Adoptees will be able to soon access original birth records
COLUMBIA - Adoptees born after 1941 will soon be able to request their original birth certificates, per the Missouri Adoptee Rights Act. Applications were initially going to start being accepted after January 1, 2018. The certificates won't be available until January 2, 2018, but in an effort to expedite the process the Bureau of Vital Records is now accepting early applications for adoptees to request their original birth records.
"It can take several weeks to process these requests," said Sara O'Connor, a public relations representative for the Missouri Department of Health and Senior Services. "The department is anticipating several hundred applicants within the first few days of the law taking effect. Applications early will allow DHSS to better serve customers."
Dewey Crepeau, the executive director of A Gift of Hope Adoptions, who used to work as an adoption lawyer, said these developments are highly important for Missouri adoptees.
"It fundamentally changes the rights or the statutory procedures for an adult adoptee to get a copy of their original birth certificate. Before that it was practically impossible to get a copy of a Missouri adoptee's original birth certificate. Now the default has kind of shifted."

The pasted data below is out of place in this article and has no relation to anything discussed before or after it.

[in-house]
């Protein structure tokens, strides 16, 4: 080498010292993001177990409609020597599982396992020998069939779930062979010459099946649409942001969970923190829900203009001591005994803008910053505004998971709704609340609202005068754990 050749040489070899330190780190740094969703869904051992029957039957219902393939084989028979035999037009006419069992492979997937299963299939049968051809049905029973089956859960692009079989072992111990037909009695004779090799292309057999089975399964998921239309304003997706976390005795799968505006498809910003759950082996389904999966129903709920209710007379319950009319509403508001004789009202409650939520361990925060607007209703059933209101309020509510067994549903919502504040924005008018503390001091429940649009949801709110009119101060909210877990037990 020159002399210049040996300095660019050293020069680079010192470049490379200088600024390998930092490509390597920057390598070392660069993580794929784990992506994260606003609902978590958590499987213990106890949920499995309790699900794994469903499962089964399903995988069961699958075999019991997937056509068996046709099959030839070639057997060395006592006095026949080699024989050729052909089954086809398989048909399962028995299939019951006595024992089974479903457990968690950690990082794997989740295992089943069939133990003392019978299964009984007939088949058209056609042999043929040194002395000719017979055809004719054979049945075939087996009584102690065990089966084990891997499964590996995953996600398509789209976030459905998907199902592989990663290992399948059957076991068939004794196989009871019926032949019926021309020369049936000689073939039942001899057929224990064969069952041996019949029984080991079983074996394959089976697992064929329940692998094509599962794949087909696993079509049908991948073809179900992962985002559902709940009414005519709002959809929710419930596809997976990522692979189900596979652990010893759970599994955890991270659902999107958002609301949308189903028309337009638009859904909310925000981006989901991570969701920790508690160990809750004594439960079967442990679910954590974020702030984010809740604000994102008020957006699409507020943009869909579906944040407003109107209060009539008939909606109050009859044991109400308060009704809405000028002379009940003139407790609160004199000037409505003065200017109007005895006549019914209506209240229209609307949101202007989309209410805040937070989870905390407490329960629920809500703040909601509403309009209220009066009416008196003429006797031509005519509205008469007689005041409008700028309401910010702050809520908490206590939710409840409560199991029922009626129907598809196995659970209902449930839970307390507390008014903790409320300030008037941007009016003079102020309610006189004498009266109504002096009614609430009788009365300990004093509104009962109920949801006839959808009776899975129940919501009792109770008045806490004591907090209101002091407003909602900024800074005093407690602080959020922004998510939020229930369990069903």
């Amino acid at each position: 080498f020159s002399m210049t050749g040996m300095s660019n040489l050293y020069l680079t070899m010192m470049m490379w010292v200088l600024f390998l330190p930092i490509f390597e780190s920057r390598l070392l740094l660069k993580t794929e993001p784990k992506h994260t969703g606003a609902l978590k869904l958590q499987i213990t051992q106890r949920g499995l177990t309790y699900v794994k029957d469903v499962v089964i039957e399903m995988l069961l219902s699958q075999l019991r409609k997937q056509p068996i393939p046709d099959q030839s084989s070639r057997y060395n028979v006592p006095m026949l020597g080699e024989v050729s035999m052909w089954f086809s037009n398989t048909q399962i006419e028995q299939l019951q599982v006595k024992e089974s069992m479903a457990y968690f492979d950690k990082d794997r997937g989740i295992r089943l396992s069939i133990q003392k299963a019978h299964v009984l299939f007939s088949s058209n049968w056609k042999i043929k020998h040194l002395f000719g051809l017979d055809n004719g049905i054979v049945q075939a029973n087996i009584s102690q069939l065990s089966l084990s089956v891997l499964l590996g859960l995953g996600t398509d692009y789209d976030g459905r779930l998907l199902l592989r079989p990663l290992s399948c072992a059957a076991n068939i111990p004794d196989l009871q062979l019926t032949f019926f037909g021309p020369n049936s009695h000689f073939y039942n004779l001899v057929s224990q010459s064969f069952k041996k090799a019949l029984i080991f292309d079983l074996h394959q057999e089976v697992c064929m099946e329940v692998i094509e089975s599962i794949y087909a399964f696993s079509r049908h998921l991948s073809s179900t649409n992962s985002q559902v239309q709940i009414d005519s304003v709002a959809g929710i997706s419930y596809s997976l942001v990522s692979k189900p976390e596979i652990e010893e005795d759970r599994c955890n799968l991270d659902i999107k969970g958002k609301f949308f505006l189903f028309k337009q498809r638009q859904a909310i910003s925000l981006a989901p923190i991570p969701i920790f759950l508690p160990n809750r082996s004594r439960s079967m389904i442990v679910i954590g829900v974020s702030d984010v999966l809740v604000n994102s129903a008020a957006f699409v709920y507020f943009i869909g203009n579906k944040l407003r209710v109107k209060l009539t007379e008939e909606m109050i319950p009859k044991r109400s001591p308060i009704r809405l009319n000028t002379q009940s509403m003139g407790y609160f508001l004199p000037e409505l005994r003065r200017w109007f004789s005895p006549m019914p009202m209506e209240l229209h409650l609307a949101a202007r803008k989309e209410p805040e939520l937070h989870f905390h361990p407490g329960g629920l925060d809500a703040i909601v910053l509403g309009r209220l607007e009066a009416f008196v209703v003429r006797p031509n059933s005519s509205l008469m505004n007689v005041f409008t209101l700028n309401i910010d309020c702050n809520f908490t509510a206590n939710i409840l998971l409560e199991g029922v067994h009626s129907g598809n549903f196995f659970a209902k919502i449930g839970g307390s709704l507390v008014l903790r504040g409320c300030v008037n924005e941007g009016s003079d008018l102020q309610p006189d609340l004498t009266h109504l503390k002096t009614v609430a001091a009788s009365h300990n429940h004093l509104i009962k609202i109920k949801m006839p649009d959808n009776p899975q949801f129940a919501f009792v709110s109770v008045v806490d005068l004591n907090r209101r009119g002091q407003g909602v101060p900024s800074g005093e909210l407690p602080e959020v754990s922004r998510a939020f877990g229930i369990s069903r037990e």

Crepeau said that through his long experience working with adoptees, he believes having this option will mean a lot.
"A lot of adoptees, at some point in their life will ask 'what is my story?' and a big part of their story would be to see their original birth certificate," Crepeau said.
The Missouri Adoptee Rights Act, signed into law in 2016 by former Gov. Jay Nixon, allows an adult adoptee or adoptee's attorney to request an uncertified copy of an adoptee's birth certificate. Non-certified copies of the birth certificates will only be able to be used for genealogical purposes, and not for identification.
Crepeau said prior to the law being passed, there were a number of legal barriers for adoptees to receive similar information.
"You had to go to court, you needed birth parents' consent. Now the stature just says you can get a copy of your original birth certificate, unless both birth parents object."
Although adoptees may start applying in order to get this information, birth parents do have a right to determine whether or not they'd like their information to be released. O'Connor also said birth parents can also determine a contact preference and medical history report for adoptees looking for information.
According to Crepeau, even if only one birth parent signs off on the request, an adult adoptee could still get some partial information. He said many adoptees believe
"A lot of people who are adopted say 'it is should be our right to see our original birth certificate,'" Crepeau said.
Crepeau says it's difficult to say whether the lowered barriers to adoptee information would help adoption agencies like A Gift of Hope.
"We still may have birth parents, even though contact between a biological parent and an adopted child is much more open than it was even ten, fifteen years ago, we may still have a situation where birth parents say 'I don't ever want to contacted.' Now they may change their minds down the road," Crepeau said. "But at the time they're making that decision to place a child for adoption, that might be their thought."
The Missouri Department of Health and Senior Services said although any interested adoptees can begin sending in their applications, it will take at least six weeks or longer to locate the documents.